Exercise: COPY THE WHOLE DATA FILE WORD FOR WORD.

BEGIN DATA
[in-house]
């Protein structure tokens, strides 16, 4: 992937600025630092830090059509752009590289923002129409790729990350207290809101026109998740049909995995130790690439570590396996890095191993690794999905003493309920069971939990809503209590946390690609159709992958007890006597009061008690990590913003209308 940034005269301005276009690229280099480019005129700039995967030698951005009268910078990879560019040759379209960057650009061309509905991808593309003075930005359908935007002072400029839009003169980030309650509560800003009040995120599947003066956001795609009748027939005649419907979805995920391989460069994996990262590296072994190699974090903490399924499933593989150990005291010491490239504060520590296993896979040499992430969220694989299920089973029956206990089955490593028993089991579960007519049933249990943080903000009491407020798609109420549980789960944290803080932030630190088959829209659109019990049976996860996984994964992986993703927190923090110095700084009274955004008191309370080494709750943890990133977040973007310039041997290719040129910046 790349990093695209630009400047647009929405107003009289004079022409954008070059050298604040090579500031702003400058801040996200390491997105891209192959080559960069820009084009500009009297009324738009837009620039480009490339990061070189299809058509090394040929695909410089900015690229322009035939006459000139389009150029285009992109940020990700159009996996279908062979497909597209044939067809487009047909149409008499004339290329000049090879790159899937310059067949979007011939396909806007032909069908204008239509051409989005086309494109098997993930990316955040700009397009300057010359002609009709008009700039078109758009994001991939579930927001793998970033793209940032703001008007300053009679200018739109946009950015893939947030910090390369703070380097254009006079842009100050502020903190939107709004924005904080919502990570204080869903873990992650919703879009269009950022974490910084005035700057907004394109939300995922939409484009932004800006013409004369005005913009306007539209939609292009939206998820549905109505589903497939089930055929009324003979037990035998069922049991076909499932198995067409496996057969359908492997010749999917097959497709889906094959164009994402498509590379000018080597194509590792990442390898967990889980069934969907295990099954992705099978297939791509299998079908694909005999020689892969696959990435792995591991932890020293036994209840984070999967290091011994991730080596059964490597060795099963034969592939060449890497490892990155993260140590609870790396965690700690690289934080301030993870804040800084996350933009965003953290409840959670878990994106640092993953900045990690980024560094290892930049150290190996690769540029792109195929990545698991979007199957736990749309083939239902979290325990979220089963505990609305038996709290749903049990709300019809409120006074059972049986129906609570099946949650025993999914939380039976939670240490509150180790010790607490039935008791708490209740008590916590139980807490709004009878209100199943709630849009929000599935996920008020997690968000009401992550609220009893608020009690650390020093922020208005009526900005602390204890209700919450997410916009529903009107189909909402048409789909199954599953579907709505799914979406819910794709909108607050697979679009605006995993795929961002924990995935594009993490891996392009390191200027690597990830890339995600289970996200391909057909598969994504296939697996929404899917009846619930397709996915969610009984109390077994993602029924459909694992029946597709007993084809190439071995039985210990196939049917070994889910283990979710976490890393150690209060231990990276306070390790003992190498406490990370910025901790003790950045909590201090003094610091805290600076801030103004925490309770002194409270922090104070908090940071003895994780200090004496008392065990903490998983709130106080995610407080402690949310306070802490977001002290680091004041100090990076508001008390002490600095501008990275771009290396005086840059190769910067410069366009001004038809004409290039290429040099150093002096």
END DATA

[in-house]
């Protein structure tokens, strides 16, 4: 992937600025630092830090059509752009590289923002129409790729990350207290809101026109998740049909995995130790690439570590396996890095191993690794999905003493309920069971939990809503209590946390690609159709992958007890006597009061008690990590913003209308 940034005269301005276009690229280099480019005129700039995967030698951005009268910078990879560019040759379209960057650009061309509905991808593309003075930005359908935007002072400029839009003169980030309650509560800003009040995120599947003066956001795609009748027939005649419907979805995920391989460069994996990262590296072994190699974090903490399924499933593989150990005291010491490239504060520590296993896979040499992430969220694989299920089973029956206990089955490593028993089991579960007519049933249990943080903000009491407020798609109420549980789960944290803080932030630190088959829209659109019990049976996860996984994964992986993703927190923090110095700084009274955004008191309370080494709750943890990133977040973007310039041997290719040129910046 790349990093695209630009400047647009929405107003009289004079022409954008070059050298604040090579500031702003400058801040996200390491997105891209192959080559960069820009084009500009009297009324738009837009620039480009490339990061070189299809058509090394040929695909410089900015690229322009035939006459000139389009150029285009992109940020990700159009996996279908062979497909597209044939067809487009047909149409008499004339290329000049090879790159899937310059067949979007011939396909806007032909069908204008239509051409989005086309494109098997993930990316955040700009397009300057010359002609009709008009700039078109758009994001991939579930927001793998970033793209940032703001008007300053009679200018739109946009950015893939947030910090390369703070380097254009006079842009100050502020903190939107709004924005904080919502990570204080869903873990992650919703879009269009950022974490910084005035700057907004394109939300995922939409484009932004800006013409004369005005913009306007539209939609292009939206998820549905109505589903497939089930055929009324003979037990035998069922049991076909499932198995067409496996057969359908492997010749999917097959497709889906094959164009994402498509590379000018080597194509590792990442390898967990889980069934969907295990099954992705099978297939791509299998079908694909005999020689892969696959990435792995591991932890020293036994209840984070999967290091011994991730080596059964490597060795099963034969592939060449890497490892990155993260140590609870790396965690700690690289934080301030993870804040800084996350933009965003953290409840959670878990994106640092993953900045990690980024560094290892930049150290190996690769540029792109195929990545698991979007199957736990749309083939239902979290325990979220089963505990609305038996709290749903049990709300019809409120006074059972049986129906609570099946949650025993999914939380039976939670240490509150180790010790607490039935008791708490209740008590916590139980807490709004009878209100199943709630849009929000599935996920008020997690968000009401992550609220009893608020009690650390020093922020208005009526900005602390204890209700919450997410916009529903009107189909909402048409789909199954599953579907709505799914979406819910794709909108607050697979679009605006995993795929961002924990995935594009993490891996392009390191200027690597990830890339995600289970996200391909057909598969994504296939697996929404899917009846619930397709996915969610009984109390077994993602029924459909694992029946597709007993084809190439071995039985210990196939049917070994889910283990979710976490890393150690209060231990990276306070390790003992190498406490990370910025901790003790950045909590201090003094610091805290600076801030103004925490309770002194409270922090104070908090940071003895994780200090004496008392065990903490998983709130106080995610407080402690949310306070802490977001002290680091004041100090990076508001008390002490600095501008990275771009290396005086840059190769910067410069366009001004038809004409290039290429040099150093002096």